However, a state’s grand strategy does not exist in vacuum. Before launching into these excellent pieces, we first take a quick look at China and Russia’s grand strategies as cases outside of the US of the impact of COVID-19.

China in focus

For China, COVID-19 has coincided with more assertive behaviour on the international stage. China has passed the national security law in Hong Kong, increased its flyovers of Taiwan, engaged in a violent border dispute with India, conducted military exercises in the South China Sea, lashed out at critics of the government’s pandemic response, and increased its soft power efforts by sending aid and supplies globally. However, none of these actions indicate a monumental change in grand strategy. All appear in line with prior established objectives. China’s slowing growth rate and bad debt were key concerns of the Communist Party of China before COVID-19, while the country was also already seeking to improve its technological infrastructure and capabilities. These factors have gained renewed emphasis in the midst of the pandemic. Therefore, COVID-19 may have accelerated, rather than changed China’s grand strategy.

Russia in focus

For Russia, the enduring impacts from COVID-19 appear likely to shape its grand strategy. Certainly the pandemic did not prevent Russia from holding a belated annual Second World War victory day parade and a plebiscite to pass constitutional amendments, which will allow President Vladimir Putin to remain in power until 2036. However, the pandemic has curtailed the means available to the Kremlin, forcing it to push back timelines on its economic goals to 2030. These include halving poverty in Russia in six years, doubling non-resource exports, an advance in Russia’s technological and demographic capital, and bringing Russia on par with western European economies in terms of economic growth and real income. At the same time, the International Monetary Fund estimated in June 2020 that Russian GDP would fall by 6.6 per cent in 2020, but rebound by 4.1 per cent in 2021. This suggests that COVID-19 may also have a lasting impact on Russia’s economic tools. Russia has certainly come back from political and economic crises in 1991, 1998 and 2008, but it is still worth considering that COVID-19 may force the Russian government to re-evaluate the best way to achieve its goals in 2020 and beyond.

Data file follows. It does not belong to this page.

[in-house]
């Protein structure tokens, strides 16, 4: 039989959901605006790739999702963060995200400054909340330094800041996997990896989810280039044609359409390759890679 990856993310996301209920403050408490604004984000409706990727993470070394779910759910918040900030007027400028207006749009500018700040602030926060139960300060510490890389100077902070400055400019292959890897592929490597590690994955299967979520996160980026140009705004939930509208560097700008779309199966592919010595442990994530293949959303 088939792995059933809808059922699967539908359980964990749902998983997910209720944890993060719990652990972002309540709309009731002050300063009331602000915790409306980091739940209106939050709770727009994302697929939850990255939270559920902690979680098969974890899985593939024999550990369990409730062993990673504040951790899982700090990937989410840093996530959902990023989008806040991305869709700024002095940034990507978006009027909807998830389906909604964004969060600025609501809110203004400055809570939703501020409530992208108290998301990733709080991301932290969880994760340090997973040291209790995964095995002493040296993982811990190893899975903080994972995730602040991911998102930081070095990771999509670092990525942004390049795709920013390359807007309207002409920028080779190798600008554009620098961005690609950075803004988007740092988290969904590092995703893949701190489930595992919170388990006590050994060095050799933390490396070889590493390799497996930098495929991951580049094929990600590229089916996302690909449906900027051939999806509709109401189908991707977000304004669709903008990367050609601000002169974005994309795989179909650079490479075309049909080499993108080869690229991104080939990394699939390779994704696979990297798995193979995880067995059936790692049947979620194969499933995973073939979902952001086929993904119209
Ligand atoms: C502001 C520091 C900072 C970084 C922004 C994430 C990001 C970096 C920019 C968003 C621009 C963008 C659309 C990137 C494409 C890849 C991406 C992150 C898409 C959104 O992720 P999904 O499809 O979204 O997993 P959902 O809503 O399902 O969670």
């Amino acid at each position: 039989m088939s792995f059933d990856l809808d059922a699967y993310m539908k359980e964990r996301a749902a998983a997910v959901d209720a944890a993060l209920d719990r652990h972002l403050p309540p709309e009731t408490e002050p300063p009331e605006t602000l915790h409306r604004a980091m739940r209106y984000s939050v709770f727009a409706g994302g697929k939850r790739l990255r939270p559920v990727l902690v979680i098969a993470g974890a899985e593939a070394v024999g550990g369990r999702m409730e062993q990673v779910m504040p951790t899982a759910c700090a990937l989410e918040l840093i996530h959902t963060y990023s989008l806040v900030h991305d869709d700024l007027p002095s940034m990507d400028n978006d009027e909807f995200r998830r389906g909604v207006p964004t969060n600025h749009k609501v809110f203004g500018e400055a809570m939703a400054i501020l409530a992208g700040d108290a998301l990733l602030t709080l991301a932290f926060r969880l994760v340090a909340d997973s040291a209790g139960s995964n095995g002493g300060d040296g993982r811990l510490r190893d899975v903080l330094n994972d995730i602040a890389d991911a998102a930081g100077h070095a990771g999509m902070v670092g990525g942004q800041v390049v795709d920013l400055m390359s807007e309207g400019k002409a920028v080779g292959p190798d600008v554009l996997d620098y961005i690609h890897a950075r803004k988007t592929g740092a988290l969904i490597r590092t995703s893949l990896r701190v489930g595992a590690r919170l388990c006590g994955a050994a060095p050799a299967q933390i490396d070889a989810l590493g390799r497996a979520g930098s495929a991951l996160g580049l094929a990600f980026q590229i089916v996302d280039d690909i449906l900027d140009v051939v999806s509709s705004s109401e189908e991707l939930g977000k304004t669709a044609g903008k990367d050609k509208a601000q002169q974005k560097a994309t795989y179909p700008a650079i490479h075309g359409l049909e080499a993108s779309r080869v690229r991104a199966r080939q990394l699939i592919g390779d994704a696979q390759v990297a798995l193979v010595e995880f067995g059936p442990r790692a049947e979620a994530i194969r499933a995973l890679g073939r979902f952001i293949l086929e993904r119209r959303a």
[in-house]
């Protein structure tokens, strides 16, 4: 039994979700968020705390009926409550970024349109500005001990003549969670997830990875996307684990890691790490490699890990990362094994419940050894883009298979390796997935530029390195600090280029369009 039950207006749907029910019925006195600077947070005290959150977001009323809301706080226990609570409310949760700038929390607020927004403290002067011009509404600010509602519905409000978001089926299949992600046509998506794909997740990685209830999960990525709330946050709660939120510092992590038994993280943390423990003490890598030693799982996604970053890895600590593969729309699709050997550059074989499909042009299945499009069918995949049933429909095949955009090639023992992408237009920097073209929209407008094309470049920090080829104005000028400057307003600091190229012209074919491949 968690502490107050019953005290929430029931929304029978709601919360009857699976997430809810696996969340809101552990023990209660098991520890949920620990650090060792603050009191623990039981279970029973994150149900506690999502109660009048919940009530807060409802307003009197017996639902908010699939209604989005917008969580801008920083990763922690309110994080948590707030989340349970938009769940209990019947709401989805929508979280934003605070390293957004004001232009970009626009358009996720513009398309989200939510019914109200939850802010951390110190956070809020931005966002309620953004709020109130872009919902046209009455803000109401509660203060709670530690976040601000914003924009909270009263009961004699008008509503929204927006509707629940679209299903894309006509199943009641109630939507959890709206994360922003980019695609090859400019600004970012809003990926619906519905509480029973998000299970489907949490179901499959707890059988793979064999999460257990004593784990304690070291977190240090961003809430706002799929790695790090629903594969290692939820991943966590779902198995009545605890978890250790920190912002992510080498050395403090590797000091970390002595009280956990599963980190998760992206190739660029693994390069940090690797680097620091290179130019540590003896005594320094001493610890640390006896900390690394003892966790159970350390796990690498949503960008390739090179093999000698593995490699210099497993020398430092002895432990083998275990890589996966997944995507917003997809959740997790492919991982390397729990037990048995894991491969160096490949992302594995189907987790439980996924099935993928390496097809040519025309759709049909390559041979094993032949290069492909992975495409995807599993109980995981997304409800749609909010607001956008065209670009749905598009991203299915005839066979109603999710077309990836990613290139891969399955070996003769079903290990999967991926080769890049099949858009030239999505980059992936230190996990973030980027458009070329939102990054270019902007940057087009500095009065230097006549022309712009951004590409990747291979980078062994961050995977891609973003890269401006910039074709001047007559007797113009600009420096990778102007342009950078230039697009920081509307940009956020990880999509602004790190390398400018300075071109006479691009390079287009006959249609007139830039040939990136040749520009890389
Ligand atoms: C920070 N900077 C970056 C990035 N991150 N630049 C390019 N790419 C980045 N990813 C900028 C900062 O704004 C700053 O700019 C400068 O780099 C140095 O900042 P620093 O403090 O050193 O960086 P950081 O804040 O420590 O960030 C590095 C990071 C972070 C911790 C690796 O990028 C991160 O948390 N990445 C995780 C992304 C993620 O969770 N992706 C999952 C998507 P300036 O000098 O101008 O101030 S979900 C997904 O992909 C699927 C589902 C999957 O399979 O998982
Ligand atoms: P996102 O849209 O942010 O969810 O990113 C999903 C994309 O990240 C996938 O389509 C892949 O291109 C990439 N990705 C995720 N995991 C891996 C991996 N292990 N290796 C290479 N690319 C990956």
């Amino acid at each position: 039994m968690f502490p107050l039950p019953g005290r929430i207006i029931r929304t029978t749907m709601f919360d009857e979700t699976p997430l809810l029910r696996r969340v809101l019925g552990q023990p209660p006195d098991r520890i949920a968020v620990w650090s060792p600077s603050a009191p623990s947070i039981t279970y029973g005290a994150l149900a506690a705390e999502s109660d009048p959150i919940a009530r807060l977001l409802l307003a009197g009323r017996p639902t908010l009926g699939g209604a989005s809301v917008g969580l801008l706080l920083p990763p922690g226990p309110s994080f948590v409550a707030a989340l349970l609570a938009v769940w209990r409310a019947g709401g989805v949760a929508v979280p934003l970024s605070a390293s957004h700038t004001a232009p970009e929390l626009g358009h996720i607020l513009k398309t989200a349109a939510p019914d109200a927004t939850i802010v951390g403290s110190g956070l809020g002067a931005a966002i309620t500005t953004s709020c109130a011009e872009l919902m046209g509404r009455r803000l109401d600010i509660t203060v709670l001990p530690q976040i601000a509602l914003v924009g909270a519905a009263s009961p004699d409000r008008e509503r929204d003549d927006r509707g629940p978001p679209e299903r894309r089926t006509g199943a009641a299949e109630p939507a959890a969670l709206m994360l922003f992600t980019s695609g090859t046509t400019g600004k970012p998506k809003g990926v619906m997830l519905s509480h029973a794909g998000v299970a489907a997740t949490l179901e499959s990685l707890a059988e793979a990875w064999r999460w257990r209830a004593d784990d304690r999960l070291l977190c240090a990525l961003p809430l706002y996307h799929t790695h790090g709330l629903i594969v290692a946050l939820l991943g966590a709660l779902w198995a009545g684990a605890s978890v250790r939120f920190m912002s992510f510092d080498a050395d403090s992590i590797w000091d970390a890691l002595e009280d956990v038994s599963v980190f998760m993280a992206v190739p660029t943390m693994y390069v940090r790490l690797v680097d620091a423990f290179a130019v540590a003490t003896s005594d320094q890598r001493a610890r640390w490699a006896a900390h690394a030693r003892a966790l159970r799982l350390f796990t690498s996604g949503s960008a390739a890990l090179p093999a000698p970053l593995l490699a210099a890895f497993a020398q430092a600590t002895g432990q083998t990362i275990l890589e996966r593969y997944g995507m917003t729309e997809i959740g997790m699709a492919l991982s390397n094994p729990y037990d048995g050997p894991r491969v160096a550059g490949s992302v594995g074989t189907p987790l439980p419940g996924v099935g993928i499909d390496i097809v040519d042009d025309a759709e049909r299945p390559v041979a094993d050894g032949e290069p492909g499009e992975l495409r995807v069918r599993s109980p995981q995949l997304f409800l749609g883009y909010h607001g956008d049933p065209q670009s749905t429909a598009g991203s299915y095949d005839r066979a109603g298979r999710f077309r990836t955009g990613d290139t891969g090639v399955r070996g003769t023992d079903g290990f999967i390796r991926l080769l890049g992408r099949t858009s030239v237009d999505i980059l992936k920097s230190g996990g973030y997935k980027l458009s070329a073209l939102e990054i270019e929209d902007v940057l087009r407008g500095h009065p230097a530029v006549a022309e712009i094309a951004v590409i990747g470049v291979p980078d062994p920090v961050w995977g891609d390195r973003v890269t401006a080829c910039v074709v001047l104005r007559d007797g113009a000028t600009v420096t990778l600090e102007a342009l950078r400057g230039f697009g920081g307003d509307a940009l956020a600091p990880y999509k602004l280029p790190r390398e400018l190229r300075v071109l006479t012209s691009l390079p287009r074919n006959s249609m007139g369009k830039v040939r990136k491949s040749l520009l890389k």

These examples demonstrate some of the many ways in which COVID-19 is impacting states and their international interactions. In the following three pieces, Lucas, Dukeman and Schlesinger offer unique views on how the US and other countries could re-evaluate the means and ends of their grand strategy in the COVID-19 and post-COVID-19 era. The pandemic has defined 2020, but the question remains whether it will fundamentally alter states’ objectives and tools.

Emma Campbell-Mohn is a PhD student in Political Science at MIT. Prior to joining MIT, she worked at Goldman Sachs’ Global Markets Institute. She earned an MA from Tsinghua University through the Schwarzman Scholars Program and a BA with High Distinction from Duke University.​

Suzanne Freeman is a PhD student in Political Science at MIT, focused on nuclear issues, civil-military relations, and grand strategy with Russia as a primary case study. Suzanne previously worked as a Research Associate in the Russia Maritime Studies Institute at the U.S. Naval War College. Suzanne holds a BA in Slavic Studies from Columbia University and an MIA from Columbia’s School of International and Public Affairs.